Huntersville has eased a long-standing ban on alcohol at public events, putting in place its own rules as it moves to tap into the enthusiasm for craft beer that has swept the Lake Norman area.
Under a new policy commissioners unanimously approved in early March, licensed vendors are allowed to sell beer and wine at festive gatherings organized or sponsored by the town. The policy also applies to municipal property, particularly indoor facilities.
The idea is to draw more people to a town that is trying to reinvent itself, to “make sure our festivals are well attended,” Mayor John Aneralla said. The first public event where people could buy alcohol is in mid-May, at the arts and music festival Hello Huntersville.
The policy applies to only the selling of beer and wine; people are still prohibited from bringing their own alcohol, and liquor remains forbidden.
It is allowed only at gatherings where drinking is not considered inappropriate, such as music festivals, said Parks and Recreation Director Michael Jaycocks, who helped create the policy. He added that alcohol would remain banned at more family-friendly gatherings such as the Huntersville Christmas festival, one of the town’s biggest events, or baseball and softball games.
“We’re going to try to be careful,” Jaycocks said. He noted that people must remain in a certain area when drinking alcohol, lest they break the law.
Discussed publicly at least twice before being adopted, the policy was met with no resistance. It was reviewed by the town’s police department, which will station at least one officer at a given gathering.
For vendors, they must apply for a special permit from the parks and recreation department, as well as a separate one for $50 from the state’s Alcohol Beverage Control system. They are responsible for checking identification and cleaning up afterward, and they are required to serve their drinks in plastic cups or aluminum cans.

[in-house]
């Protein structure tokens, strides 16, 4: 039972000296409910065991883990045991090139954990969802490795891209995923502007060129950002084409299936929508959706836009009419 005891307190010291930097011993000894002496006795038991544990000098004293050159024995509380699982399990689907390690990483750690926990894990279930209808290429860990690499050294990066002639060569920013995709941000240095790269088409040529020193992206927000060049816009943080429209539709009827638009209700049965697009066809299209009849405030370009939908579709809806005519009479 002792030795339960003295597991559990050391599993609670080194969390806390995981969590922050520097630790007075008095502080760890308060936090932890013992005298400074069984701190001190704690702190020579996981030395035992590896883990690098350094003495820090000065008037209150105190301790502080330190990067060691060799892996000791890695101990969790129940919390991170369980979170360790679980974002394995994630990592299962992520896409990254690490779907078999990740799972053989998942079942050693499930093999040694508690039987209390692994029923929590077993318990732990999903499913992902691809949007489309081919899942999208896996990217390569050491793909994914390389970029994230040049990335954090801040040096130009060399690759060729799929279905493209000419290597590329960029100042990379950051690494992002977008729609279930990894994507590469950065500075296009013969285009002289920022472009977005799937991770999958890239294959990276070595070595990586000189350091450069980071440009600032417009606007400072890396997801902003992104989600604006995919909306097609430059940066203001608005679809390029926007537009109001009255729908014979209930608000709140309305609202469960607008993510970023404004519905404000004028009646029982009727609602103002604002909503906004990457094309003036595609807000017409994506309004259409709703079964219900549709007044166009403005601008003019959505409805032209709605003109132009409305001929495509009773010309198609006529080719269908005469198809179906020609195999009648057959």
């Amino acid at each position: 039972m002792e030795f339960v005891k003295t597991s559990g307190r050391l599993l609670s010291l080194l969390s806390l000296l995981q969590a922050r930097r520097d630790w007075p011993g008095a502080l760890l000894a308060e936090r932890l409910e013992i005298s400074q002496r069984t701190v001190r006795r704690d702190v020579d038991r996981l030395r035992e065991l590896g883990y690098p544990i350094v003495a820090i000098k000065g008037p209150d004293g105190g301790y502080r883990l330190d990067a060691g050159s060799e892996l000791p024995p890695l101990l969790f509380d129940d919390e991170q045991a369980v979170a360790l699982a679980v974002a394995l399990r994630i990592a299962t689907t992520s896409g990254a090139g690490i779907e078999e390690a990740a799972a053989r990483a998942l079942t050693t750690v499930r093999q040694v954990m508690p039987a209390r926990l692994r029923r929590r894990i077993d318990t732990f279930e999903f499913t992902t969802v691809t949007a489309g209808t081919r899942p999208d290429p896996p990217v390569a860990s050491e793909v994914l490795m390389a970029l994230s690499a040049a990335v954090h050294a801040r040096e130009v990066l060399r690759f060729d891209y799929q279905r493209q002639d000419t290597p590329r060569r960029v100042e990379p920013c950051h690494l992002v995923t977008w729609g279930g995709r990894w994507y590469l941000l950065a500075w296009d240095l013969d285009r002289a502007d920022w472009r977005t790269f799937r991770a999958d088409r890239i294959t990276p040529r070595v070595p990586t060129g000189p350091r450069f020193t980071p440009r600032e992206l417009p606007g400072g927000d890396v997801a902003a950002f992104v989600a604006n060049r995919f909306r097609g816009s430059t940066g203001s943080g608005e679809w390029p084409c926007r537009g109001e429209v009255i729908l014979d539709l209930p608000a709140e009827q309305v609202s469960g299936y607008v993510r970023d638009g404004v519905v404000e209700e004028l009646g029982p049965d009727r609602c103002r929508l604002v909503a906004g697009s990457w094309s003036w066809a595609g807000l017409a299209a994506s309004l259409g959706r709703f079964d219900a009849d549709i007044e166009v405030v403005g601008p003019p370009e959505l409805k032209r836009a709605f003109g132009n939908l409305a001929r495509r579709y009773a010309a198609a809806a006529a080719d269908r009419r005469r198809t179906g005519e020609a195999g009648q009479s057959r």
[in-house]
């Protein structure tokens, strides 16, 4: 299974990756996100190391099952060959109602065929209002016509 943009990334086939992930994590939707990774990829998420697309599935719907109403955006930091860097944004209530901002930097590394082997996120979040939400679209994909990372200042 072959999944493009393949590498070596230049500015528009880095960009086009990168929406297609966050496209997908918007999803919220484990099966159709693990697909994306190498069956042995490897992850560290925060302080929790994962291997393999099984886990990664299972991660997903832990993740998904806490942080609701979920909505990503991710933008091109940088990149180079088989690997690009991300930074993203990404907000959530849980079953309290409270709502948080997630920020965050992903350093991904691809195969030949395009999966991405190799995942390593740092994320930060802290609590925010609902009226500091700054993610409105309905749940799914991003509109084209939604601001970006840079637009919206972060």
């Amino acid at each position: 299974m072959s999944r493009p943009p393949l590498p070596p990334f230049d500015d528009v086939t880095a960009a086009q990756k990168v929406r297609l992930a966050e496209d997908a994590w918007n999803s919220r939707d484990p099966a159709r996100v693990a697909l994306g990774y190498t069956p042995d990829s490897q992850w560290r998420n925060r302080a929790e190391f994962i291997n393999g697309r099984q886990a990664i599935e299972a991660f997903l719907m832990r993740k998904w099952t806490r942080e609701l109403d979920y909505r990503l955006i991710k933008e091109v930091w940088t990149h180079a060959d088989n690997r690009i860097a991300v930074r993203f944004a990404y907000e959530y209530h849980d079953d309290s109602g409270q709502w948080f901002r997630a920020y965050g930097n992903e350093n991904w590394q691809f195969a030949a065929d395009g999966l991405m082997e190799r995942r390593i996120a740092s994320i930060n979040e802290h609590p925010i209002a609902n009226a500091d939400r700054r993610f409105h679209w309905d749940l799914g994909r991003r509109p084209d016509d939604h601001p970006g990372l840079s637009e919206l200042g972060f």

Should the town deny their request, applicants have the option of appealing the decision.
Huntersville officials started considering ways to ease alcohol restrictions at public gatherings as far back as early last year, Jaycocks said. He cited an increasing number of requests in recent years that the town do so, including from breweries.
The policy is based on similar ones in Cornelius and Kannapolis. It replaces state law, which had long prohibited alcohol in public places.
Beyond allowing alcohol at some of its nine public events, the town is open to other ideas, including holding a wine fundraiser at a tennis complex in North Mecklenburg Park. It also will likely permit alcohol sales at the planned Veterans Park, for which the town plans to hold a groundbreaking ceremony this summer.
The new policy comes as Huntersville is taking steps to make itself more accommodating for breweries, reviewing its zoning laws to allow such establishments to operate downtown instead of confining them to commercial or industrial areas.
While it appears that the town is home to only one, Primal Brewery, north of downtown, it hopes that more will open in the future.
“Alcohol does help draw people,” Jaycocks said.
Jake Flannick is a freelance writer: firstname.lastname@example.org